In 2021, Kohl's Corp. (KSS) will have its best earnings year on record by far, and activists have been circling the company for months. Yet the stock is struggling after recovering from pandemic lows. Wall Street anticipates the retail profit comeback won't last, presenting a buying opportunity.
In April, a group of activist investors with close to a 10% stake in Kohl's agreed to place two new directors on the board. Last week, another activist fund, Engine Capital, pushed for Kohl's to sell the company outright or split off its e-commerce division. This strategy models Jana Capital's push for Macy's (M) to split off its e-commerce business and follows Saks Fifth Avenue's plans to take its e-commerce unit public via an initial public offering, potentially at a premium valuation.
Kohl's business is in the midst of a record performance as the stock trades at a historically low price-to-earnings (P/E) multiple of around 6.5. Last quarter, the company blew away analyst expectations with earnings of $1.65 a share, more than double street estimates of 70 cents, plus issued strong fourth-quarter guidance. After a significant earnings pop, the stock has fallen more than 20%.
Whether activist investors unlock value in the stock through various business break-up options or not, the shares are undervalued and investors can buy in at these levels. The risk/reward skews significantly toward positive returns.
Kohl's market cap is a modest $6.7 billion compared to the $1.2 billion share buyback expected to be completed this year. Indeed, the stock has traded flat over the last 20 years while buybacks have cut shares outstanding from 338 million to 147 million, a reduction of 56.5%. With another year of solid cash flow expected, Kohl's could continue to reduce the share count by 20%. Eventually, this massive share reduction will have an impact.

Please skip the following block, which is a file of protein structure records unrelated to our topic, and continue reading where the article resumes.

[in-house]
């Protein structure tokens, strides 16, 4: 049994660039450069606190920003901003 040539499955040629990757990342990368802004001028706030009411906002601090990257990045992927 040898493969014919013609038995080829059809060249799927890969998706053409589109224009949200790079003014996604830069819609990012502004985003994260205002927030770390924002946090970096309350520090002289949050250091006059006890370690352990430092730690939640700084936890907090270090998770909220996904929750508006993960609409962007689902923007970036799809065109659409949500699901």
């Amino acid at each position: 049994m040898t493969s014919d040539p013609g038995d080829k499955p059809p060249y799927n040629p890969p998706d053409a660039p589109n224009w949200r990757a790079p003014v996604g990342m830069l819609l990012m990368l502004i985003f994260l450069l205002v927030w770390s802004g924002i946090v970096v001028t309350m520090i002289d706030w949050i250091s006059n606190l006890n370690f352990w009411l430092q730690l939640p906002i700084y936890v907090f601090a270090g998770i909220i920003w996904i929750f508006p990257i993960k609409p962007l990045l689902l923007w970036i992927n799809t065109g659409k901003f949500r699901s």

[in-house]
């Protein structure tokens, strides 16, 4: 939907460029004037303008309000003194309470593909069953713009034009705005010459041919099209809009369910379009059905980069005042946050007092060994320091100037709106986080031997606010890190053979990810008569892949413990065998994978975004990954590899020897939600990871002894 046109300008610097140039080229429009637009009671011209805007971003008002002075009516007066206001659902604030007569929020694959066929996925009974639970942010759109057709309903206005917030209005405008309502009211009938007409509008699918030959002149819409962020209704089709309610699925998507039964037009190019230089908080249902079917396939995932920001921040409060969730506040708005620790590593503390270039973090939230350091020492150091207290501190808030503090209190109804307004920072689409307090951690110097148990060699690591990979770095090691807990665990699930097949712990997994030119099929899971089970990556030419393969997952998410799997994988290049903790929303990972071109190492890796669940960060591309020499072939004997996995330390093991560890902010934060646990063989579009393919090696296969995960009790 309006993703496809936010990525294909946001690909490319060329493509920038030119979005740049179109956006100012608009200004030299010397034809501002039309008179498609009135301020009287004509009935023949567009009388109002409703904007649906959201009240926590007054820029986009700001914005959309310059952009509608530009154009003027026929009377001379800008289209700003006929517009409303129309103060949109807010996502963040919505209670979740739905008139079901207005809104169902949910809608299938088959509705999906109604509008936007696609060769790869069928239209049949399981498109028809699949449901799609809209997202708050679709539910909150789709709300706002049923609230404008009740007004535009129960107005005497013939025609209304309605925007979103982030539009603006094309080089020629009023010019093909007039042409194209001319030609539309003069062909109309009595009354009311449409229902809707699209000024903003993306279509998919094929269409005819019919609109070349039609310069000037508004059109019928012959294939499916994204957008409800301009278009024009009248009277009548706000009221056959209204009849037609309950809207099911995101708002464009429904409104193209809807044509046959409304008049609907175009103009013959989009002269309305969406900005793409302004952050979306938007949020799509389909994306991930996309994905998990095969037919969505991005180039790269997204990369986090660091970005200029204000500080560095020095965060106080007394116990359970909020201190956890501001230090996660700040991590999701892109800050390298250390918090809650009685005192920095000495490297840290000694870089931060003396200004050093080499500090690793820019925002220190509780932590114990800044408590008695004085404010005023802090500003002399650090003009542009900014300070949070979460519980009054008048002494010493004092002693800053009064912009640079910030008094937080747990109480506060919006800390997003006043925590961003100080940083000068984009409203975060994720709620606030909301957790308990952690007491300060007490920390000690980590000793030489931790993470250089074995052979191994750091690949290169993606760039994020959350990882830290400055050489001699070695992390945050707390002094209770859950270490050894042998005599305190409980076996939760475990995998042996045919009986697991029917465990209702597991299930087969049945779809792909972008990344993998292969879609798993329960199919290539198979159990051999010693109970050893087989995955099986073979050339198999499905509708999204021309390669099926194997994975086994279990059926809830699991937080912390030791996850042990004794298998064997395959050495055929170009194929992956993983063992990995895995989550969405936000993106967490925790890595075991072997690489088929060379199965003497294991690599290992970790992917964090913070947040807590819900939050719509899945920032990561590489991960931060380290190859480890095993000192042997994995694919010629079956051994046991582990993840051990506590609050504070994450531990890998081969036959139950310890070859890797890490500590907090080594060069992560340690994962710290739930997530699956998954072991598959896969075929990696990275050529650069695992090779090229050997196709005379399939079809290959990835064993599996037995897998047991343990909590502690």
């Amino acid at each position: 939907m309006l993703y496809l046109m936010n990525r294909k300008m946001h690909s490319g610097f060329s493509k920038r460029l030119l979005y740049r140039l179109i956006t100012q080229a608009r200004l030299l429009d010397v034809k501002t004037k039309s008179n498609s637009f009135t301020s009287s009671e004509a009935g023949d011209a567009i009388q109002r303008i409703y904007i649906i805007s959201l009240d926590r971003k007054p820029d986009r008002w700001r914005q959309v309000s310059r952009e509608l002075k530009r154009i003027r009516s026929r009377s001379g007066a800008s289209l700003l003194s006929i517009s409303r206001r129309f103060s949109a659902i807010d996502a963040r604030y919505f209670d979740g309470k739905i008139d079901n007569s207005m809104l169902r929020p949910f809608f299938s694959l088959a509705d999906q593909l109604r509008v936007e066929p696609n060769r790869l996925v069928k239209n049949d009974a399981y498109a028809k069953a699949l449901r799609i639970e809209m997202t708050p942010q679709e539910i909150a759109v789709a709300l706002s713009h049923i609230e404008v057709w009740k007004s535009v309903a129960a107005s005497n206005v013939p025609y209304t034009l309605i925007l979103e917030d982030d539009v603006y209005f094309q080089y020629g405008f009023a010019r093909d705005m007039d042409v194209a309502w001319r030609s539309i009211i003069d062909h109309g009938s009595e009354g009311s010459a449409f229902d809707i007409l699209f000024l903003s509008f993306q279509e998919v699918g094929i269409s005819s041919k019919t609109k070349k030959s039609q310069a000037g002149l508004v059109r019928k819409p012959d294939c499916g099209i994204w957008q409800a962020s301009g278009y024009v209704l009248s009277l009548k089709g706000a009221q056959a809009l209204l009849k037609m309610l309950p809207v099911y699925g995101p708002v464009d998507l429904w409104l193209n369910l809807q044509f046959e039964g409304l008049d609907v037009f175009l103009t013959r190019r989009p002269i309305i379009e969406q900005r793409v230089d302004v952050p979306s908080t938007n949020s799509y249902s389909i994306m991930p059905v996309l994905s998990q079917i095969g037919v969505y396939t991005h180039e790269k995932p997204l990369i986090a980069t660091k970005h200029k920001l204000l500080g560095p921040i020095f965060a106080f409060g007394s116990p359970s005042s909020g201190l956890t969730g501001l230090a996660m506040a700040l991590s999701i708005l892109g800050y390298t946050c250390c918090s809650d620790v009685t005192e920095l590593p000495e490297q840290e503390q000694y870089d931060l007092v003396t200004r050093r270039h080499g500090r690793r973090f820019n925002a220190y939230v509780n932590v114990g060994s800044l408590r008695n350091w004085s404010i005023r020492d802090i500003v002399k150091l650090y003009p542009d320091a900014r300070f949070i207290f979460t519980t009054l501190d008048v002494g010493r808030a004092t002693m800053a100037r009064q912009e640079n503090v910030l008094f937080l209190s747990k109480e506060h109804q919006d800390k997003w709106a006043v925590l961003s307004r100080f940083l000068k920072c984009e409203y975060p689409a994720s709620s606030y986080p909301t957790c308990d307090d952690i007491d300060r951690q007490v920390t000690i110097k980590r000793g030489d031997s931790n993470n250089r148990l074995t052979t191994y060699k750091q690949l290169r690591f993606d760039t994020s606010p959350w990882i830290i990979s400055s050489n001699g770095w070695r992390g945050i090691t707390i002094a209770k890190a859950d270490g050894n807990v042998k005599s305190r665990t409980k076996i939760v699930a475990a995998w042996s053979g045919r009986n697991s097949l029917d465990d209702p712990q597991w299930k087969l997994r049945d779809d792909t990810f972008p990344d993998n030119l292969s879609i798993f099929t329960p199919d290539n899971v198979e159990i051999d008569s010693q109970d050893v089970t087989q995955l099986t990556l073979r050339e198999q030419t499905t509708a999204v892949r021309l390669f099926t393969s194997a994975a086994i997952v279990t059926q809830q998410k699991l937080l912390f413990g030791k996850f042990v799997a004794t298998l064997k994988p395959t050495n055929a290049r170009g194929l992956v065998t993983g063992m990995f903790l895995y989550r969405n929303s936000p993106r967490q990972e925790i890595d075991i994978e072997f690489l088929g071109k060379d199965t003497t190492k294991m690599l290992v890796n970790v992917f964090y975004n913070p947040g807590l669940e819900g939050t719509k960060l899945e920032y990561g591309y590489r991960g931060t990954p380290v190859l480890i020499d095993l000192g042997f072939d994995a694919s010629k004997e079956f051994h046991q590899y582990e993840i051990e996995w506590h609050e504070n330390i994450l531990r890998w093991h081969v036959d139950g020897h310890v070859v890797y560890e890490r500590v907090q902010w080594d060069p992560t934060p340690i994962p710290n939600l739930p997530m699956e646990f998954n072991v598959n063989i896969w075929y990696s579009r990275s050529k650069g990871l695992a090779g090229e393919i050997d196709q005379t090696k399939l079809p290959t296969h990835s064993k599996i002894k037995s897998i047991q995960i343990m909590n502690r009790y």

Wall Street analysts are understandably torn as many retailers have staged remarkable comebacks. In most cases, the recent market action has taken a cautious approach by maintaining historically low price to earnings in many retail stocks, assuming the sustainability in business trends can't continue. Retail blowups in Nordstrom (JWN) and The Gap (GPS) add to skittishness for the group. While it's hard to argue that the business rebound with its breakneck same-store sales increases and solid margins will continue and comparisons may prove difficult, the low valuations more than discount a normalization in several retailers, including Kohl's.
In Kohl's favor, off-mall retailers have demonstrated far more resilience than mall-based ones. Plus, Kohl's is not merely a beneficiary of the general in-store turnaround. The company is also attempting to enhance the shopper experience with Sephora in-store shops. The plan is for Sephora to roll out in 800 stores by 2023, approximately 75% of current Kohl's locations. Sephora has also been well-integrated into Kohl's online experience. Analysts are optimistic about the move; Jefferies remarked in its assessment, "The store experience was far more grand than the renderings portended; this is a proper Sephora experience in Kohl's." Jefferies has already noted a positive sales impact, outperforming initial expectations even as Sephora is currently in fewer than 20% of locations. Jefferies has a $75 price target anticipating a reasonable 5.5x enterprise value/EBITDA.
As part of its effort to broaden reach, Kohl's has reported a significant increase in customers, especially millennials, visiting stores due to the Amazon (AMZN) return service. In addition, Gordon Haskett's analyst published survey results that show Kohl's maintaining strong results this holiday season; he has an $85 price target.
With an attractive stock valuation plus activists pushing for an investor-friendly transaction and the in-store addition of Sephora further improving sales trends, Kohl's shareholders will likely be well-rewarded in the coming year.